Learning Emotional Literacy through Humanities in Higher Education: Reflection and a Call for Action

By Amy W. S. Lee.

Published by The International Journal of Learning in Higher Education

Format Price
Article: Print $US10.00
Published online: March 4, 2016 $US5.00

Since the 1970s, emotional literacy has been advocated as a part of the humanistic education project. In Hong Kong, the whole person education approach has been advocated for a number of years already, which supposedly contains what Steiner defines as “the ability to understand your emotions, the ability to listen to others and empathize with their emotions, and the ability to express emotions productively.” While this set of abilities sounds commonsensical, the international popular self-help literature business thrives today selling the same set of advice under different covers. The existence of such a business may mean that the education system has not addressed the subject adequately. Although there have been quite a number of studies in Western academia, resulting in numerous approaches towards the role of emotional literacy in the curriculum, the discussion in the Chinese education context has not been as active. Hong Kong has seen a lot of changes in its education system in recent decades, but the role of emotional literacy in this system has not been an important focus of discussion. In 2012, university curriculum changed from three to four years, meaning that students enter university one year earlier, after one public examination instead of two. Educators have noted the general emotional immaturity of the now one year younger freshmen, and their inadequate ability to handle the changes in their lives as a result of this change. The writer of this paper has engaged in teaching literary and film courses with a specific aim to address human emotions and decisions for a number of years. This paper is a reflection on the present emotional literacy education in Hong Kong at the university level, and to share some of the practices and tasks that have worked in the humanities classroom.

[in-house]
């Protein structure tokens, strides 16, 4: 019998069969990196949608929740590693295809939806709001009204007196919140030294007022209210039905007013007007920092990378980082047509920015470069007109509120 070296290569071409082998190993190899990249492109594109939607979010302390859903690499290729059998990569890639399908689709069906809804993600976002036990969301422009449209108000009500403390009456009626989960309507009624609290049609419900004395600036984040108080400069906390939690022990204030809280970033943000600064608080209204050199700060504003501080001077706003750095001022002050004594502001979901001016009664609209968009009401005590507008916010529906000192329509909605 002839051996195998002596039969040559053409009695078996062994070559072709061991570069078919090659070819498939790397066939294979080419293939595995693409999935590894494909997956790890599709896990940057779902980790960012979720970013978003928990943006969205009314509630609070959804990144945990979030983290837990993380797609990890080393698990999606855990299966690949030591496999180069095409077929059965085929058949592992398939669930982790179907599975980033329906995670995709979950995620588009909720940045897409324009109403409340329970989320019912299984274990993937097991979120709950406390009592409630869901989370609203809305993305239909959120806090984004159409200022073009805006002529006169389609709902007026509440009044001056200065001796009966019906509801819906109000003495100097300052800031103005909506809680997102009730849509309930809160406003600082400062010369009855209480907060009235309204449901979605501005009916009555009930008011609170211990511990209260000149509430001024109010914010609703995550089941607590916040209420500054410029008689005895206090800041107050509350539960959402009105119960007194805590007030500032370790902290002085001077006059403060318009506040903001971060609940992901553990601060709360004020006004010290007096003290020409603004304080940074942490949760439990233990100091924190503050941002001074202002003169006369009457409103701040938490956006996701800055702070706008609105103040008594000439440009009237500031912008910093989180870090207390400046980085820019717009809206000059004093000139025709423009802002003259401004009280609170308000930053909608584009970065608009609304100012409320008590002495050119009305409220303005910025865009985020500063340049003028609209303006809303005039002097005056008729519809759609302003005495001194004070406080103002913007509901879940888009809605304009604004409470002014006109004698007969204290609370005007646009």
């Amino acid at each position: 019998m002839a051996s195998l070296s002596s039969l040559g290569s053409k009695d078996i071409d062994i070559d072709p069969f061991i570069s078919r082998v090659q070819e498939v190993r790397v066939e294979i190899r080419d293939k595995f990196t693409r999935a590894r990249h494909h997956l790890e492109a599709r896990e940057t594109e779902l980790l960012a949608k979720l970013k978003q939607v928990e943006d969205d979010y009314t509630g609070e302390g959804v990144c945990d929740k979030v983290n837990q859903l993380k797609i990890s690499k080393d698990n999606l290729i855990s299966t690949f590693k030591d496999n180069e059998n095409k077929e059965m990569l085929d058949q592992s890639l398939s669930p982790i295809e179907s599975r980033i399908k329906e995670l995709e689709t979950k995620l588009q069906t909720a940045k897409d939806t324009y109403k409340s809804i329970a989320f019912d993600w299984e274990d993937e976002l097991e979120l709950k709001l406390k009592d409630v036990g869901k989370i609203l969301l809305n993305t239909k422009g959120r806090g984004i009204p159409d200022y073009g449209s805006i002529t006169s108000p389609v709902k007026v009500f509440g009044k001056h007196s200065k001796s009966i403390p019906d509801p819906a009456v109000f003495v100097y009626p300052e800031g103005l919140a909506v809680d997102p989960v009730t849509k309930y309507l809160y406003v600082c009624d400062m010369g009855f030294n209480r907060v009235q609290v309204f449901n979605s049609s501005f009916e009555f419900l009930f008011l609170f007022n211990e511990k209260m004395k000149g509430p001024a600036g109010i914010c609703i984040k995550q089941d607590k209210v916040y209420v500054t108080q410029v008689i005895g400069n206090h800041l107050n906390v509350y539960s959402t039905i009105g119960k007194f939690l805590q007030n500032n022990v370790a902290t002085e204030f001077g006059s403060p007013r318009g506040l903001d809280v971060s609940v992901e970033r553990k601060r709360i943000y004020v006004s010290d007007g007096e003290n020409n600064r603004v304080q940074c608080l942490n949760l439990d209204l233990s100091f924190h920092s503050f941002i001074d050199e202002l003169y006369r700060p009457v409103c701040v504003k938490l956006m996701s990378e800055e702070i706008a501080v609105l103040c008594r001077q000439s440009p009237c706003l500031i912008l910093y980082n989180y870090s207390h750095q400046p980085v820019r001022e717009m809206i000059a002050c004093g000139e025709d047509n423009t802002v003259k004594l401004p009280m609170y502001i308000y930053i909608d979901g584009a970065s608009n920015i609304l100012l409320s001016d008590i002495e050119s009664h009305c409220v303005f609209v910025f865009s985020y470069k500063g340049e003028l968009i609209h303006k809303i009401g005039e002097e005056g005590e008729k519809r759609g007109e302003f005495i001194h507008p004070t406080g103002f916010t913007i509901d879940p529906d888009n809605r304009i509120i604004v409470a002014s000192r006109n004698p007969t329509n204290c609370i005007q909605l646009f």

Keywords: Emotional Literacy, Higher Education, Course Development, Humanities, Student-centered Teaching, Learning

The International Journal of Learning in Higher Education, Volume 23, Issue 1, pp.7-15. Article: Print (Spiral Bound). Published online: March 4, 2016 (Article: Electronic (PDF File; 778.813KB)).

Dr. Amy W. S. Lee

Associate Professor, Department of Humanities and Creative Writing, Hong Kong Baptist University, Hong Kong, Hong Kong